I'd looked at Metcheck last night and I knew the weather was about to change so if I didn't go out this morning then it might be a long wait for my next opportunity.
So off I went to Cuddys Crag, I was tempted to stop at Cawfields, some nice mist gathering there but I pressed on to the Cuddys Crag layby.
The climb up was hard this morning, I was puffing and panting fit to bust, I don't know why some mornings I find it more difficult than others, but I do.
Not so much mist about here but it was looking nice with a covering of frost, so I set my tripod into the regulation grooves ( just kidding, but so many pictures are taken from this exact spot that there should be an 'X' marks the spot)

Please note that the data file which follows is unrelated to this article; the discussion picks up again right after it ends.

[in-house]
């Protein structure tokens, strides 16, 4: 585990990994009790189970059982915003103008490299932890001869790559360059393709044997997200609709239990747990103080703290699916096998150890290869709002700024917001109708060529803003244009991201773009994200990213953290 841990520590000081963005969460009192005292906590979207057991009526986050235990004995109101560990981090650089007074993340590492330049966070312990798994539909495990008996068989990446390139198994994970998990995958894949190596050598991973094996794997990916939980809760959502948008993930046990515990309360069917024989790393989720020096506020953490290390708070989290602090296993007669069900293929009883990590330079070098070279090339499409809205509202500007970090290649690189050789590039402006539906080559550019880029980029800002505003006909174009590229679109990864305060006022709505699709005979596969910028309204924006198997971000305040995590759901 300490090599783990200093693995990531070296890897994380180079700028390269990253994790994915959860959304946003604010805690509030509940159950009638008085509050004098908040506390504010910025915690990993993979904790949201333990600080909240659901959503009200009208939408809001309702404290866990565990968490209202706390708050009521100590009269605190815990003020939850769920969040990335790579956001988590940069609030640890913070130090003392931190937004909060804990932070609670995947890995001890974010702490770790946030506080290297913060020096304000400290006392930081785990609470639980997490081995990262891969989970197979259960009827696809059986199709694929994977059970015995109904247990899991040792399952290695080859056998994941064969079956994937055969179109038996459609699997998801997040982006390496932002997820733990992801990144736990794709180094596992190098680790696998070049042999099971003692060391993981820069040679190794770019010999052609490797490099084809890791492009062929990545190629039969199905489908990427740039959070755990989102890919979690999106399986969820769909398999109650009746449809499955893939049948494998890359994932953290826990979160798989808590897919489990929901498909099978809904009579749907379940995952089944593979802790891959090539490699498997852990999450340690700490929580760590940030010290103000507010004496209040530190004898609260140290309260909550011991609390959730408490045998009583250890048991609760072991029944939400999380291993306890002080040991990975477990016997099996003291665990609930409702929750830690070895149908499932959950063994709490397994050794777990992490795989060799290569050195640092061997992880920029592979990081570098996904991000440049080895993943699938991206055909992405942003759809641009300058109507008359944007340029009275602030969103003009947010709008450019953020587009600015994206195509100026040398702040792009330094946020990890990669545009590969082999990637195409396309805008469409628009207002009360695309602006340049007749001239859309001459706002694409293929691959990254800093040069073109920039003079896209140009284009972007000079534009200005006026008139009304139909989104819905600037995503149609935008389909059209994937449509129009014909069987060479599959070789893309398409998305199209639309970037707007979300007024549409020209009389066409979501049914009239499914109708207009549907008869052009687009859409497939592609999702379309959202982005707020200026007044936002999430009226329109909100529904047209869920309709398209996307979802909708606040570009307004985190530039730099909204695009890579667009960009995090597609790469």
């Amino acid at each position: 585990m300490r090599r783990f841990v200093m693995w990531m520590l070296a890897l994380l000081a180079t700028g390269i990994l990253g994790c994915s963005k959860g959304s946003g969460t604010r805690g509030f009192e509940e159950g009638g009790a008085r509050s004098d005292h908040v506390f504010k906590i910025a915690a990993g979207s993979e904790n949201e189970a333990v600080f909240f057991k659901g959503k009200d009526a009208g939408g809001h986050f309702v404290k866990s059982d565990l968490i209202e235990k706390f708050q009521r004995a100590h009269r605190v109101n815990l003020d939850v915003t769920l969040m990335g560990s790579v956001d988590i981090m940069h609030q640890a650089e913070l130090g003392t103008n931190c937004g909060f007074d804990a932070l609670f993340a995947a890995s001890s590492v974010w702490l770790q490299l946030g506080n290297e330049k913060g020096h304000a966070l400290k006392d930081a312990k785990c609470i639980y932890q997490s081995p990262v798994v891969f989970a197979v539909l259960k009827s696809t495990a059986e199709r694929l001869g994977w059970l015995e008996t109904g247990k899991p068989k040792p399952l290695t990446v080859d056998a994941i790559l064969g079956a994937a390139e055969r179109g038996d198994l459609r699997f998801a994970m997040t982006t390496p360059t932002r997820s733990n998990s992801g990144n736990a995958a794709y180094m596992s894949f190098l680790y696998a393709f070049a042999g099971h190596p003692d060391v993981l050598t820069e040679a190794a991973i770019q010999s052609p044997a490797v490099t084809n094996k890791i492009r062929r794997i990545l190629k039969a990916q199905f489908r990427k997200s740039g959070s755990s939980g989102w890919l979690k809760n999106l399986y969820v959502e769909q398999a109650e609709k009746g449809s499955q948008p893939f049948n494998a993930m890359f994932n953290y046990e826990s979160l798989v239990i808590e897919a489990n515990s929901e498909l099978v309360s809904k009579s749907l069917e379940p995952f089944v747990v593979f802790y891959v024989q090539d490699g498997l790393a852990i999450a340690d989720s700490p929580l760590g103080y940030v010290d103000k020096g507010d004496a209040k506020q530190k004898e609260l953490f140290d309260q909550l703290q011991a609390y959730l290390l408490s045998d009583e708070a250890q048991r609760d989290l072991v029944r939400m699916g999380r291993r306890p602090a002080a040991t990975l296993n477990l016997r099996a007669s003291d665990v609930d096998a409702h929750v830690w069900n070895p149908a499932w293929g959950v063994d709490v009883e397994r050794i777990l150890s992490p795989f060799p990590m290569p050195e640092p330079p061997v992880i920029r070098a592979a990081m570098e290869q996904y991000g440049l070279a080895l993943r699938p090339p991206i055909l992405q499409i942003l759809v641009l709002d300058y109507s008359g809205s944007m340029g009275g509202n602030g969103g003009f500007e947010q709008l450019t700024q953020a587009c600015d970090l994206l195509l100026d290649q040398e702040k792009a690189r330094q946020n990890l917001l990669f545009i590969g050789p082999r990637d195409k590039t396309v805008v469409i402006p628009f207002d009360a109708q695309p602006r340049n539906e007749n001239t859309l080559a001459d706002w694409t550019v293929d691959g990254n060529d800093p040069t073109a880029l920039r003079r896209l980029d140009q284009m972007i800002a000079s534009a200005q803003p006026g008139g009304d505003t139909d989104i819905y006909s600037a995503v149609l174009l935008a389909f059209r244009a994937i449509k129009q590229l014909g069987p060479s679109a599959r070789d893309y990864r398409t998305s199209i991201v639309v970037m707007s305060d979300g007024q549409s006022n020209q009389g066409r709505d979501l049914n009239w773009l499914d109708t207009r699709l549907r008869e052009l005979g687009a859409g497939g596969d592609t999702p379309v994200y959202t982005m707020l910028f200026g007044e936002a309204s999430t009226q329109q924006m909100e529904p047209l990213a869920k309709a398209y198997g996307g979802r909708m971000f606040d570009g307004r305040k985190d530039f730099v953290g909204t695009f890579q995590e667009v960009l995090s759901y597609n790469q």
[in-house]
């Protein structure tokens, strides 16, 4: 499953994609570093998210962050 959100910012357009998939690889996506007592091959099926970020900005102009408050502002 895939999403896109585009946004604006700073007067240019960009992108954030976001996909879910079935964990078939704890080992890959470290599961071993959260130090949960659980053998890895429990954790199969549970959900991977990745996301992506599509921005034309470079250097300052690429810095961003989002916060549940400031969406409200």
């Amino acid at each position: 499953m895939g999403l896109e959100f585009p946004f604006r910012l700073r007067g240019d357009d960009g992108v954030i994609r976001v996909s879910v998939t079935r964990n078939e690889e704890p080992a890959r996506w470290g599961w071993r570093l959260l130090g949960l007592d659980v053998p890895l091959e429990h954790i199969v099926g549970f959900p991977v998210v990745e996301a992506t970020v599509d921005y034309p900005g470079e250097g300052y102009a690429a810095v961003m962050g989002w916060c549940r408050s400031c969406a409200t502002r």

The classic viewpoint for Cuddys Crag with Hadrian's Wall running through the frame.

Once again a lack of cloud meant my opportunity for photographs would be short, the sun is coming up straight into the camera and very quickly becomes too bright.
Twenty past five and the sun was appearing I dashed up and down getting as many variations as I could.

The sun rises over Hadrian's Wall, in the foreground is Housesteads Crag

I read in one of my camera magazines last month that flare in a shot is the new vogue, so I have left some in todays picture, I'm not a fan of flare but sometimes it's unavoidable and it's the very beggar to get rid of in Phoroshop, well for a photoshop-phobe like me it's all but impossible.

Light filters through the gap between Cuddys Crag and Housesteads Crag
By ten to six I was heading over to Housesteads Fort for a quick check, sheep and lambs were just starting the day and I quite liked the long shadows they cast so I'm including that picture as well.

The Bradley Farm sheep grazing around Housesteads